Father of the Web cites 3 big concerns about his 28-year-old baby
Bob Brown |
March 13, 2017
Sir Tim Berners-Lee posts open letter to mark 28th birthday of worldwide web on March 12
Credit: Reuters/Stefan Wermuth
Sir Tim Berners-Lee, who 28 years ago this March 12 submitted a document laying out his vision for what would become the worldwide web, is proud of what his creation has become but he's also concerned enough about certain issues that he's released an open letter about them today through the Web Foundation.
"[O]ver the past 12 months, I’ve become increasingly worried about three new trends, which I believe we must tackle in order for the web to fulfill its true potential as a tool which serves all of humanity," Berners-Lee writes.
He says "we've lost control of our personal data" -- an issue that the FCC doesn't appear to be helping with of late.
"The current business model for many websites offers free content in exchange for personal data. Many of us agree to this – albeit often by accepting long and confusing terms and conditions documents – but fundamentally we do not mind some information being collected in exchange for free services. But, we’re missing a trick. As our data is then held in proprietary silos, out of sight to us, we lose out on the benefits we could realise if we had direct control over this data, and chose when and with whom to share it," Berners-Lee writes. He goes on to lament the lack of a feedback channel for users with these companies.
What's more, Berners-Lee fears the consequences of how governments gain access to that data via relationships, or "coercion of" such companies.
Fake news also has Berners-Lee upset, despite efforts by Facebook, Google and others to address it.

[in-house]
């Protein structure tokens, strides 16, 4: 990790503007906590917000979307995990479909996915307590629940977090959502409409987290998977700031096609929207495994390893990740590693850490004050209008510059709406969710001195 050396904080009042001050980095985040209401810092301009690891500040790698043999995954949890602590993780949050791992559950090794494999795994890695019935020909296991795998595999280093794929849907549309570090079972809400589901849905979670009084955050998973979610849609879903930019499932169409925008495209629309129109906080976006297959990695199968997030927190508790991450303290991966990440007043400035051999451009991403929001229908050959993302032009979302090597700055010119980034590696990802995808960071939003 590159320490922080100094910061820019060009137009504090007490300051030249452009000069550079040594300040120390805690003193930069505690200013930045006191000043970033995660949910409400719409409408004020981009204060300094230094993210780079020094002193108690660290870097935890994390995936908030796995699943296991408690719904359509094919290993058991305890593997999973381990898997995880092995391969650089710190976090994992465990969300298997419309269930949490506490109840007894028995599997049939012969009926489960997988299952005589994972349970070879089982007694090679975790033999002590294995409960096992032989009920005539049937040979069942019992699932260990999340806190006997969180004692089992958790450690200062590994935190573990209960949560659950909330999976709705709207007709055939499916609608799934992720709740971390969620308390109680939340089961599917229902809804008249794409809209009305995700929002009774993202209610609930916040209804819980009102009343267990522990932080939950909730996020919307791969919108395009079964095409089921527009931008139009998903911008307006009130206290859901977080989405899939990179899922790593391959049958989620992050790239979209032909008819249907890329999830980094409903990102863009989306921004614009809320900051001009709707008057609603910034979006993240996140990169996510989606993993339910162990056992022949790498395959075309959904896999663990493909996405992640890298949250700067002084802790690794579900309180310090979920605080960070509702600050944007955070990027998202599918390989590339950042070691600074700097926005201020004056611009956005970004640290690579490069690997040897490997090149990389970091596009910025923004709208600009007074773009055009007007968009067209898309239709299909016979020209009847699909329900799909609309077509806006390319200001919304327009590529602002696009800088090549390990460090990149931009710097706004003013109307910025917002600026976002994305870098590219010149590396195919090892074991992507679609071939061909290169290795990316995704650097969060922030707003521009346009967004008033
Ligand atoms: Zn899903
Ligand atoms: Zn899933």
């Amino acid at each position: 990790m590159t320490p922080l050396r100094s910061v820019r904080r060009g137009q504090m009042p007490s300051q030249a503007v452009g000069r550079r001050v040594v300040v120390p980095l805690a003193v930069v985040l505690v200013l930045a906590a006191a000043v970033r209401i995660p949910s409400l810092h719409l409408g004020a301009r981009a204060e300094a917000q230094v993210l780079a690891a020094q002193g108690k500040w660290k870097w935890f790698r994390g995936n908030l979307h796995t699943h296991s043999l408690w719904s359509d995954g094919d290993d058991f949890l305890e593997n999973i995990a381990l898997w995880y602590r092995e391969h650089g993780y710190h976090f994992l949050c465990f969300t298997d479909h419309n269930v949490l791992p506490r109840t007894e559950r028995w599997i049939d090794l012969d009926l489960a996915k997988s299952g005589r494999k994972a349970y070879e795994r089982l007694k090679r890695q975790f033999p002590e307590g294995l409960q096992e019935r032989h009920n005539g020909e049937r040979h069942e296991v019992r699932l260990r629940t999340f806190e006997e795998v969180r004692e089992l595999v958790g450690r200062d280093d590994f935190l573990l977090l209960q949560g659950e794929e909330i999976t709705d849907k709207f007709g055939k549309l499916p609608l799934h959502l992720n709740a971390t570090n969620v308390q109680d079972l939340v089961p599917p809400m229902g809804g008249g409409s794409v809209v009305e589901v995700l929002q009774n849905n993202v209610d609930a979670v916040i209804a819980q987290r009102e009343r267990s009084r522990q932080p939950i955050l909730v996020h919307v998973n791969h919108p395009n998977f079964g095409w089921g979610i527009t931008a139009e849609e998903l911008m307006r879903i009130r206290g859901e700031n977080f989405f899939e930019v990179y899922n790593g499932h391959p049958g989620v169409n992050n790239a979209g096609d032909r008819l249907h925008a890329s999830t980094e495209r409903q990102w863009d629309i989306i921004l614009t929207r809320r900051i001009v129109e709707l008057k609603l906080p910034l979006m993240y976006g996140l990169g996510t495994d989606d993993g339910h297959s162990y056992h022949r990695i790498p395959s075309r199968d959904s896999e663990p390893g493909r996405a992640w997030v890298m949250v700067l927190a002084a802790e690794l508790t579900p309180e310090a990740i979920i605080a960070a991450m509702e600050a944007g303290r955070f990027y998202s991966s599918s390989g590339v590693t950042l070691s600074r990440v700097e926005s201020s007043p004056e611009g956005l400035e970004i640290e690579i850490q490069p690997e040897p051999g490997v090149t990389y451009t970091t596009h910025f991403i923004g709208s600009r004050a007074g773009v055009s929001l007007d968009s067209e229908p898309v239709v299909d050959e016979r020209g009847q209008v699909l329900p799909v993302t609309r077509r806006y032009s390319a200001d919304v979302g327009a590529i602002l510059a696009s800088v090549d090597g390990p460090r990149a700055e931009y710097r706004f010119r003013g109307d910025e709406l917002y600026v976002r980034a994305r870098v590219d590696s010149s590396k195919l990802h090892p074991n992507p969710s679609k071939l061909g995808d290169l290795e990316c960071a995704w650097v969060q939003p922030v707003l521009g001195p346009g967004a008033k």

"Today, most people find news and information on the web through just a handful of social media sitesand search engines. These sites make more money when we click on the links they show us. And, they choose what to show us based on algorithms which learn from our personal data that they are constantly harvesting. The net result is that these sites show us content they think we’ll click on – meaning that misinformation, or ‘fake news’, which is surprising, shocking, or designed to appeal to our biases can spread like wildfire."
Related to the fake news scourge, Berners-Lee stresses that political advertising online needs to be transparent.
"Political advertising online has rapidly becomea sophisticated industry. The fact that most people get their information from just a few platforms and the increasing sophistication of algorithms drawing upon rich pools of personal data, means that political campaigns are now building individual adverts targeted directly at users," he writes.
The Web Foundation last month kicked off a 5-year strategy to address these issues and others as it seeks to deliver on its mission of advancing an open web as a public good and basic right.